WOC Relay, Leg 3
This was pretty awful and I'd like to do it over again but that's not how orienteering works so I just have to live with it.
or you can follow along with the gps at the Live Orienteering
Headed out of the arena in the surprise mass start with AUS, NZL, JPN, HKG, POR, TUR, CHN, and BRA. I had not anticipated seeing much of anybody while out there so this was a bit of a twist, but a fun one. I knew things were going to be tricky from my mini training camp, reinforced by hearing about all the mistakes good orienteers were making out there today, so I didn't try to keep up with AUS and NZ once we were in the woods (the other women fanned out) and instead made my way more slowly to 1, 2, and 3. I was finding them but I wasn't being very systematic. I think I was feeling a bit hectic even though I wasn't trying to run fast.
I had bad direction out of 3 so I decided to just be really safe about knowing exactly where I was by taking the trail all the way back up to the road. When I popped out I was surprised to that I could still see a couple of other women ahead of me on the road and, perhaps unwisely, changed my route to 4 based on what they were doing, figuring there was safety in numbers. But once we entered the forest again I couldn't really see them in the distance and I guessed the control was forked. I made my way very slowly to where I thought the control was, only it wasn't where I expected it to be. That confused me and I did a nice big circle that took several minutes just to get right back to where I was... and there it was. Best I can figure is that I was confused about which direction I was facing and was looking on the wrong side of the depression (90° off), which would explain my gps track and my thought process as best I remember. The visibility is so low that even though I stood on the edge of the small depression, and then went right through it up to another edge I couldn't see the control that was on the adjacent edge. Ugh.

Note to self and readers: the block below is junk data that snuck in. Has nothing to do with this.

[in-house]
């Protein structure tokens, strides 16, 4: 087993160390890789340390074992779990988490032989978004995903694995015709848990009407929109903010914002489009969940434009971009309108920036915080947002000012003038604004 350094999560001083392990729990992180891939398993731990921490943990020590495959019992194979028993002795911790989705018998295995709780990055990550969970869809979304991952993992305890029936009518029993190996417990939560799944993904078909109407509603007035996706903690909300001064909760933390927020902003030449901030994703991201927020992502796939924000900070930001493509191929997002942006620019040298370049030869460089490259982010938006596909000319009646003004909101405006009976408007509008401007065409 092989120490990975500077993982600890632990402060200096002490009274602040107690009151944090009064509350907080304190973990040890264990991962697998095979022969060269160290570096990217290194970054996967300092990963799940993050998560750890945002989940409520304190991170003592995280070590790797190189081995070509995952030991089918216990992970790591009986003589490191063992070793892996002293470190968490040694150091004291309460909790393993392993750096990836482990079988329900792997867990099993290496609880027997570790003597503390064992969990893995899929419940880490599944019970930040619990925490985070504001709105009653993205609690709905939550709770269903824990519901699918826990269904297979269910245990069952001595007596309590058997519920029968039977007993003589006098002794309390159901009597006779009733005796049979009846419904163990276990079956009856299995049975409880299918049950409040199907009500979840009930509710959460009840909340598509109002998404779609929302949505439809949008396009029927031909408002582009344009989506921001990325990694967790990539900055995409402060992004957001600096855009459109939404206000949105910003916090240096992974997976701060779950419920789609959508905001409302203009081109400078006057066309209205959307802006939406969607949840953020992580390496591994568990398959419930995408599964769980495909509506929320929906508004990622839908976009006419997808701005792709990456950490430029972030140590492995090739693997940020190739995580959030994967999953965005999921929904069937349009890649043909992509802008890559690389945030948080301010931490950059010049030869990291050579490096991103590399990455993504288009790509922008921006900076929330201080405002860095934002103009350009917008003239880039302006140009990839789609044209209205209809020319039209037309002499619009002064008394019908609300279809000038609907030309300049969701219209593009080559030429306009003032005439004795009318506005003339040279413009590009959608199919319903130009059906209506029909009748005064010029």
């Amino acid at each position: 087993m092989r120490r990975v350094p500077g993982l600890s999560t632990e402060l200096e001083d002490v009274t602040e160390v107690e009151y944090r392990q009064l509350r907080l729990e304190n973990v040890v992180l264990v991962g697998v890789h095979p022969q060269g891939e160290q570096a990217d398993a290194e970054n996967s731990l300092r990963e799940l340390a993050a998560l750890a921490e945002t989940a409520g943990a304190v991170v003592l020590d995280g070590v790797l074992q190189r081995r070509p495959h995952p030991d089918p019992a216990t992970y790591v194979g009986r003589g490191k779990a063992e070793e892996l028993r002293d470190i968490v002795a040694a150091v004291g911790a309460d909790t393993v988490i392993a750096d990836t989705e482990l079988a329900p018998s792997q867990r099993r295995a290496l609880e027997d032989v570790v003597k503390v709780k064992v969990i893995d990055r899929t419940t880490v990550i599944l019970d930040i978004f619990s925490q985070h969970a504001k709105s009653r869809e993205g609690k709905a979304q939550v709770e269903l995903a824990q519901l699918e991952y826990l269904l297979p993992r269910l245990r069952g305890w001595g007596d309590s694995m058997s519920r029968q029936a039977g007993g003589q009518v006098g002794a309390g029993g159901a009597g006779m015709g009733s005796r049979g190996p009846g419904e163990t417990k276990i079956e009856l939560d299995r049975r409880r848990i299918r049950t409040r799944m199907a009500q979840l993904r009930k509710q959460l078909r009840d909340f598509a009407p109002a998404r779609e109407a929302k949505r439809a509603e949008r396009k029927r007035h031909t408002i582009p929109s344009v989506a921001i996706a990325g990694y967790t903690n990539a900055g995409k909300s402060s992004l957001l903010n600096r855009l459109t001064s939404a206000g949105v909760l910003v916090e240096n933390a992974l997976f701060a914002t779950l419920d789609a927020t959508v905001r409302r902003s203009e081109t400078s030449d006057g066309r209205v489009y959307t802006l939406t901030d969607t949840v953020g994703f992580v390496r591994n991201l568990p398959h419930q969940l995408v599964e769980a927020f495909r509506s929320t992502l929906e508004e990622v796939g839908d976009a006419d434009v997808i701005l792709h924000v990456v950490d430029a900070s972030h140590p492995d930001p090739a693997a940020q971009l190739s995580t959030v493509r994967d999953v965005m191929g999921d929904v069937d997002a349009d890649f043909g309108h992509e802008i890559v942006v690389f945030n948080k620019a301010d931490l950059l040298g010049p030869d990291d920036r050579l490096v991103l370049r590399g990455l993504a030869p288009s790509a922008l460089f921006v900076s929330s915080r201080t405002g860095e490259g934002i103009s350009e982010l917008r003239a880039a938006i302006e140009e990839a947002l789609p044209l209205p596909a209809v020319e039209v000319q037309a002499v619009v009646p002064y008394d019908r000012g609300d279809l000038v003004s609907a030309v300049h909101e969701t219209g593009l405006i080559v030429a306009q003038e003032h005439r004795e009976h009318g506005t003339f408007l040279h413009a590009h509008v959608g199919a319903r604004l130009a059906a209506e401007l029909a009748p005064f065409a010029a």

Hooked in to 5, picking off the wrong yellow area. Then neglected my compass into 6 and ran down the wrong ridge and it took me a very long time to figure out what I'd done wrong, where I was, and find my control. The last bit before the run through, to 7, 8, 9, went just fine and I think I'd started to jive with the map.
Smiled and waved for the run-through, which might have happened during or between some parts of the medal ceremony, and made sure I was reset for the second loop. First loop in an eternity approximating 38 minutes.
Took a super safe/around on trails route for the first part of 10, figuring it was best to get myself closer to the control with exact position. Made my way through the now familiar area near number 4 and hit the control ok. Phew.
On the way to 11 I started following an elephant trail that went the way I wanted to, until it didn't, so I bailed at the bottom of the big depression, which isn't really ideal, but at least I knew where I was and got into the control from there.
After this it was two controls down in the "cutting area" I'd heard Per mention a few times. I had a good line down to the open area and I could see 12 from the edge. I could also see two other runners, much to my surprise, as I figured my atrocious first loop had left me dead last. Also, lots of tracks, thankfully, because that was some waste high grassy shit in there. Thirteen was also easy.
Opted again for the trail transport to get closer to 14 and then feature hopped very carefully. Managed to hook into 15/5 again, despite having been there before, but then it was easy going for 16, 17, and 18 and I sputtered into the arena. Second loop in about 31. Still too slow but it felt so much better and in control.
So that's that. My first and possibly last WOC Relay race. I actually enjoyed the terrain -- the low visibility makes it more challenging but it isn't because of any tangly or stingy or spiky vegetation. The contours and vegetation changes are interesting. I would absolutely orienteer there again. As for another WOC... seems unlikely, especially under similar circumstances.